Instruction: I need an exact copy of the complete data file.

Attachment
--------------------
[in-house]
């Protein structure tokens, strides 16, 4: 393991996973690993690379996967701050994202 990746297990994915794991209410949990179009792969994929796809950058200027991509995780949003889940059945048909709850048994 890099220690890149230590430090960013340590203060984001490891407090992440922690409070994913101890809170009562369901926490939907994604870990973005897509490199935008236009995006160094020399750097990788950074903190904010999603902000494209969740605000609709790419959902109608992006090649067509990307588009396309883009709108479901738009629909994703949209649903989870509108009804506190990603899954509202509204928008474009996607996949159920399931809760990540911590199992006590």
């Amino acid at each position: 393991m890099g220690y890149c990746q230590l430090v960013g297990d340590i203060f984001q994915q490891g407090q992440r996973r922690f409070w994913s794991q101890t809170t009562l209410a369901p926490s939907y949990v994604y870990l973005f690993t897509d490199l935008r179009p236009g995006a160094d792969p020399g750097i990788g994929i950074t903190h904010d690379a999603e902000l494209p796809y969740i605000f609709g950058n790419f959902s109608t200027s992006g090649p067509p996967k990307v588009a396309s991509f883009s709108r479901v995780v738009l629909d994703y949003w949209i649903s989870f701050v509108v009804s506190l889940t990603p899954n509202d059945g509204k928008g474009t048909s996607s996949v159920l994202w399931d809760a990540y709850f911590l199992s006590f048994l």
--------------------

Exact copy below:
[in-house]
């Protein structure tokens, strides 16, 4: 393991996973690993690379996967701050994202 990746297990994915794991209410949990179009792969994929796809950058200027991509995780949003889940059945048909709850048994 890099220690890149230590430090960013340590203060984001490891407090992440922690409070994913101890809170009562369901926490939907994604870990973005897509490199935008236009995006160094020399750097990788950074903190904010999603902000494209969740605000609709790419959902109608992006090649067509990307588009396309883009709108479901738009629909994703949209649903989870509108009804506190990603899954509202509204928008474009996607996949159920399931809760990540911590199992006590």
């Amino acid at each position: 393991m890099g220690y890149c990746q230590l430090v960013g297990d340590i203060f984001q994915q490891g407090q992440r996973r922690f409070w994913s794991q101890t809170t009562l209410a369901p926490s939907y949990v994604y870990l973005f690993t897509d490199l935008r179009p236009g995006a160094d792969p020399g750097i990788g994929i950074t903190h904010d690379a999603e902000l494209p796809y969740i605000f609709g950058n790419f959902s109608t200027s992006g090649p067509p996967k990307v588009a396309s991509f883009s709108r479901v995780v738009l629909d994703y949003w949209i649903s989870f701050v509108v009804s506190l889940t990603p899954n509202d059945g509204k928008g474009t048909s996607s996949v159920l994202w399931d809760a990540y709850f911590l199992s006590f048994l």